When was the last time you saw the choreographer listed in the opening credits of an action film? Has an action film even had a choreographer before now? Baby Driver does, and it shows. Ansel Elgort’s Baby grooves down the street like the Gene Kelly of Atlanta’s urban sprawl. The chases and gunfights, too, are choreographed, in a manner of speaking. Cars dance through traffic, while bullets are fired to the beat. Baby Driver is effortlessly stylish. Edgar Wright makes it look easy.
Baby is the getaway driver for Kevin Spacey’s Doc, the meticulous and acerbic brains behind a rotating crew of bank robbers. That crew includes Buddy (John Hamm) and Darling (Eiza Gonzalez), your classic head over heels crime couple; and Bats (Jamie Foxx), your classic mentally unstable sociopath.
Baby is perpetually listening to music on a selection of iPods; he was in an accident, and as Doc puts it, still has a hum in the drum and plays music to drown it out. The music isn’t just a distraction from the tinnitus, though. Baby orchestrates his life around his tunes. Everything, from his getaway driving to just walking down the street, is performed to his eclectic musical tastes.
Baby has spent the past few years paying off a debt to Doc (he stole one of Doc’s cars, but impressed the crime boss with his driving skills). Now Baby is ready to get away himself, and just in time: he meets Debora (Lily James), and is immediately smitten. But Doc has become accustomed to his lucky driver, and Baby is pulled back in for one last job.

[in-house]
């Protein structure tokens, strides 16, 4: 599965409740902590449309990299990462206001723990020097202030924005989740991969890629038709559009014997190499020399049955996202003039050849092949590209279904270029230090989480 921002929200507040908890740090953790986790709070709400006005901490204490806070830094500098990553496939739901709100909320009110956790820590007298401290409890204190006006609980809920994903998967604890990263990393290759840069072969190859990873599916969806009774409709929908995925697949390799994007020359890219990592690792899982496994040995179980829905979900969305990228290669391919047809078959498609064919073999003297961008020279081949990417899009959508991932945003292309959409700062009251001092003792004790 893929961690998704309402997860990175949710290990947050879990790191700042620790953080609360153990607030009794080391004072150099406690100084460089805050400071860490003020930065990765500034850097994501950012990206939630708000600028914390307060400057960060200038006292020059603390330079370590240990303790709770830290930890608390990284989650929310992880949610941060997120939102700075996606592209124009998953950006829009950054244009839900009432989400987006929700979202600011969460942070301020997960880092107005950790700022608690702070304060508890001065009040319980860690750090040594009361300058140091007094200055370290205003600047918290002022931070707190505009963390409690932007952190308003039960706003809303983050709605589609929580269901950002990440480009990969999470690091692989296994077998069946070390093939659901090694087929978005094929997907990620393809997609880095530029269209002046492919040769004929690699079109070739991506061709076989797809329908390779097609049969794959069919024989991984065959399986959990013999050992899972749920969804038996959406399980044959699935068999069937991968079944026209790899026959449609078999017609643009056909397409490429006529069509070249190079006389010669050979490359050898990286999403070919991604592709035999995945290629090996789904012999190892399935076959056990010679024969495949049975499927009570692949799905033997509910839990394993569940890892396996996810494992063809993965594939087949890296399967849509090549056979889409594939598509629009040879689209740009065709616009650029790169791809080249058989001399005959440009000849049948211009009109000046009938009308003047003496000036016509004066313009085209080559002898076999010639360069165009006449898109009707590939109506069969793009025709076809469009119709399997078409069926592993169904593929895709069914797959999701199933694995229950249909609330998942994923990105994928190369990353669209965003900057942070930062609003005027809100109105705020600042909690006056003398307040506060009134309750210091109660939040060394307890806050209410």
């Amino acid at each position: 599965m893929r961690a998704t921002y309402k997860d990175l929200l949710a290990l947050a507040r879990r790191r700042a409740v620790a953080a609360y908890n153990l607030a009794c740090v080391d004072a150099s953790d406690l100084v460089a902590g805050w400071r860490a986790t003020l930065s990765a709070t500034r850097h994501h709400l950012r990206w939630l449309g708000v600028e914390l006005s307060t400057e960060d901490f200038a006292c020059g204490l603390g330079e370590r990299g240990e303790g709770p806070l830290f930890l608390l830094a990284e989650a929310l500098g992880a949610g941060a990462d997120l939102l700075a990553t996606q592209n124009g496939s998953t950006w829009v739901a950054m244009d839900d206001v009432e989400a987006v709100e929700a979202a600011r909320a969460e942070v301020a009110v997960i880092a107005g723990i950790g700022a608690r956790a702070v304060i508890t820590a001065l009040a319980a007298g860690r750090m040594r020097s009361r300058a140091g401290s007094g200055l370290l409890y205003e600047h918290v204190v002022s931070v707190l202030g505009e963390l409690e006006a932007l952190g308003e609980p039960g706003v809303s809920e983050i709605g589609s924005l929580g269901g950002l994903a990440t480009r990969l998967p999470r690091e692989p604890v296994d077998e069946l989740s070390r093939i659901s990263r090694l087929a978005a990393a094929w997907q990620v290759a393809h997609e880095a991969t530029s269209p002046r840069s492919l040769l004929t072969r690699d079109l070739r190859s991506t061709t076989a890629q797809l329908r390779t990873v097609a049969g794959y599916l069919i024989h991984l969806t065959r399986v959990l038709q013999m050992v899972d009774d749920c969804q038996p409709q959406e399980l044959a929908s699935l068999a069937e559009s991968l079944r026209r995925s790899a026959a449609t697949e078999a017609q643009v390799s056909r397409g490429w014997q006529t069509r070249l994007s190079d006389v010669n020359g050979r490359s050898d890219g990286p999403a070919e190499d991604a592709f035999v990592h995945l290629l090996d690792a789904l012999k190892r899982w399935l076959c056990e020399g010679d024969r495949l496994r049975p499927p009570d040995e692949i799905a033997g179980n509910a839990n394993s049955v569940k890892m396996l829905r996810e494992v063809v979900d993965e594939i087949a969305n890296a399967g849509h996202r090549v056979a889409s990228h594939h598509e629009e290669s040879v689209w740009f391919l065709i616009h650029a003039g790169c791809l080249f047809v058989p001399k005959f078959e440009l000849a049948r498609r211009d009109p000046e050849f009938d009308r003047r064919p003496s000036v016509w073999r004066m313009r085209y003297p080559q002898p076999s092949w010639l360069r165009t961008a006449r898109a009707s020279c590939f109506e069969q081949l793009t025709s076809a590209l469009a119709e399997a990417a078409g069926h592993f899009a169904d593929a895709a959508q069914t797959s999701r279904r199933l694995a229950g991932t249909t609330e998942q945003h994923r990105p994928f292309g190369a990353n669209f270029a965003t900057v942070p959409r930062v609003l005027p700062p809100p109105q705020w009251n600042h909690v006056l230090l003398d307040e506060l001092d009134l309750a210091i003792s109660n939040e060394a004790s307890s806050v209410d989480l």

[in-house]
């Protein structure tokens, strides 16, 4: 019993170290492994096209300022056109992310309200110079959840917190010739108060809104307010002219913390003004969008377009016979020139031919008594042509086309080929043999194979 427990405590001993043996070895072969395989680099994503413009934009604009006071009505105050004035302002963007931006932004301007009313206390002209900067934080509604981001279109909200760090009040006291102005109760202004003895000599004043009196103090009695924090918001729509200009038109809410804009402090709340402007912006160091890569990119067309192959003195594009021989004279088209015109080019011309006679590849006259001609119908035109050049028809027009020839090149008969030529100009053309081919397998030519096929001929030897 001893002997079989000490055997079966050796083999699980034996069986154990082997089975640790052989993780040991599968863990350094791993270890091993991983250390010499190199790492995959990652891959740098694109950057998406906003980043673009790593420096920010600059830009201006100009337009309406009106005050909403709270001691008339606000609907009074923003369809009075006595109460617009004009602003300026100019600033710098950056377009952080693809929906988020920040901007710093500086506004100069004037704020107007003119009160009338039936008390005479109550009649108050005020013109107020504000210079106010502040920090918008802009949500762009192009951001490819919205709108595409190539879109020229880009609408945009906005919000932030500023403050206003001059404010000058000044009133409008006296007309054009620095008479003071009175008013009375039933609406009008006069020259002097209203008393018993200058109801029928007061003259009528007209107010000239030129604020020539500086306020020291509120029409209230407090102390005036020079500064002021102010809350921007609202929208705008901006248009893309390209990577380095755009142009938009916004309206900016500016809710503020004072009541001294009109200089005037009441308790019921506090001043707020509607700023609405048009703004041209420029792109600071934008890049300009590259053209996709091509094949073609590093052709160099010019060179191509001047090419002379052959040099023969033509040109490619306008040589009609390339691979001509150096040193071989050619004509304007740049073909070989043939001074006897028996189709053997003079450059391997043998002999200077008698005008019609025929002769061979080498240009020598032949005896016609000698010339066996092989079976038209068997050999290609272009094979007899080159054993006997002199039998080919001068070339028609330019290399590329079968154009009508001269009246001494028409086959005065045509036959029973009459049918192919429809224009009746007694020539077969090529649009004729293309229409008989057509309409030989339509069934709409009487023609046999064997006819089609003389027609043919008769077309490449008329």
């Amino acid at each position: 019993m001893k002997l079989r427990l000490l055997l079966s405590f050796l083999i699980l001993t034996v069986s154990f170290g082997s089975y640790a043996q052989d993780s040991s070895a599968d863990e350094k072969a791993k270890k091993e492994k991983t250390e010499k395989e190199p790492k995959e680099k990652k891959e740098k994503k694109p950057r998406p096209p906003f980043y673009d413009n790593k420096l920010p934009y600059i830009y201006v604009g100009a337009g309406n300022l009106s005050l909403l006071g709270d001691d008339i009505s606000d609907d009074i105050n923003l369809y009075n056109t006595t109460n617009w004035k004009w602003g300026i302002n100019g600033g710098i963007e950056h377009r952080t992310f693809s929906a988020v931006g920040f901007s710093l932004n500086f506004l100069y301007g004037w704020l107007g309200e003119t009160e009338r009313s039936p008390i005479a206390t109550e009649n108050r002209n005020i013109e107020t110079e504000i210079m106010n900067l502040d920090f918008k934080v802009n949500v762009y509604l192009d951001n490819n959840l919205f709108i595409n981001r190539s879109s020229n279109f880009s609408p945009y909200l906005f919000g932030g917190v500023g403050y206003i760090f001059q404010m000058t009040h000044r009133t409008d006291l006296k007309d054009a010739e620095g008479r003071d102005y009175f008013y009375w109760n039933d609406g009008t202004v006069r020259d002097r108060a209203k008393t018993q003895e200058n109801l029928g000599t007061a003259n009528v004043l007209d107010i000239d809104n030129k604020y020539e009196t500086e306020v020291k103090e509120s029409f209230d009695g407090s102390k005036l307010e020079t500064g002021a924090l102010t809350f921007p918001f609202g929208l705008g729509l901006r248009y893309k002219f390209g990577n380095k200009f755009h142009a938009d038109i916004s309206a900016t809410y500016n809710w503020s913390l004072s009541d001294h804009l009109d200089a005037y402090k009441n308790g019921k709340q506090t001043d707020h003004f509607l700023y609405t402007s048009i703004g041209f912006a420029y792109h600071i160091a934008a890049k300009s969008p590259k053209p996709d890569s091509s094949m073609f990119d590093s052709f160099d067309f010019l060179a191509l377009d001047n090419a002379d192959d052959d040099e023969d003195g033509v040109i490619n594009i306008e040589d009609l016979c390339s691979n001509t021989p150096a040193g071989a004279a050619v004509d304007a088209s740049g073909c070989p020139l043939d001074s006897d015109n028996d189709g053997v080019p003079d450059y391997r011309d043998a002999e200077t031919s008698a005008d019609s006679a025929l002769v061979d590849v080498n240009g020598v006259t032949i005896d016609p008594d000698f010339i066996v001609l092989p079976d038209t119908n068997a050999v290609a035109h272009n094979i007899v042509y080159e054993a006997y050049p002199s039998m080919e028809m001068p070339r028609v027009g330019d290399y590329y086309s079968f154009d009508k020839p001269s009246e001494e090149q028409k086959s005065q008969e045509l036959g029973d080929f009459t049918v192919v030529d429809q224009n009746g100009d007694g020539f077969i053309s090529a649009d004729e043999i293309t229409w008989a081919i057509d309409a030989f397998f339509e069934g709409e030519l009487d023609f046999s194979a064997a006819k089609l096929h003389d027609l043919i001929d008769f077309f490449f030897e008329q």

Anyone expecting something as referential and irreverent as Wright’s Shaun of the Dead or Hot Fuzz will be disappointed. To be sure, Baby Driver owes a debt to the Great cinematic chases – Driver, Bullitt, Smokey and the Bandit, et al. – but it is less a pastiche and more of a new addition to that venerable catalogue.
What will delight the Wright faithful is Baby Driver’s musicality. To call the film a musical would perhaps be an exaggeration, but not much of one. Baby’s playlist informs the mood and pacing just as much as the showtunes of a West Side Story or a Singin’ in the Rain. But dancing crowds are replaced by swerving cars, and crooning lovers – well, there’s still a few of those.
Baby Driver’s musicality manifests in myriad ways. Take a late setpiece which plays out to Focus’ “Hocus Pocus”. During the song’s hard-driving guitar sections, shots are fired to the rhythm of the riffs. When the action momentarily calms down, the break aligns with the song’s quieter yodelling solo. Wright allows his carefully chosen soundtrack to dictate the rhythm of his film in a way that not even James Gunn’s Guardians of the Galaxy can match.
Imagine chases, shootouts and confrontations moving and grooving to the likes of Jon Spencer’s “Bellbottoms” or Queen’s “Brighton Rock”. That’s Baby Driver. Edgar Wright’s film is a toe-tapping, finger-snapping joy, and the coolest car flick in years.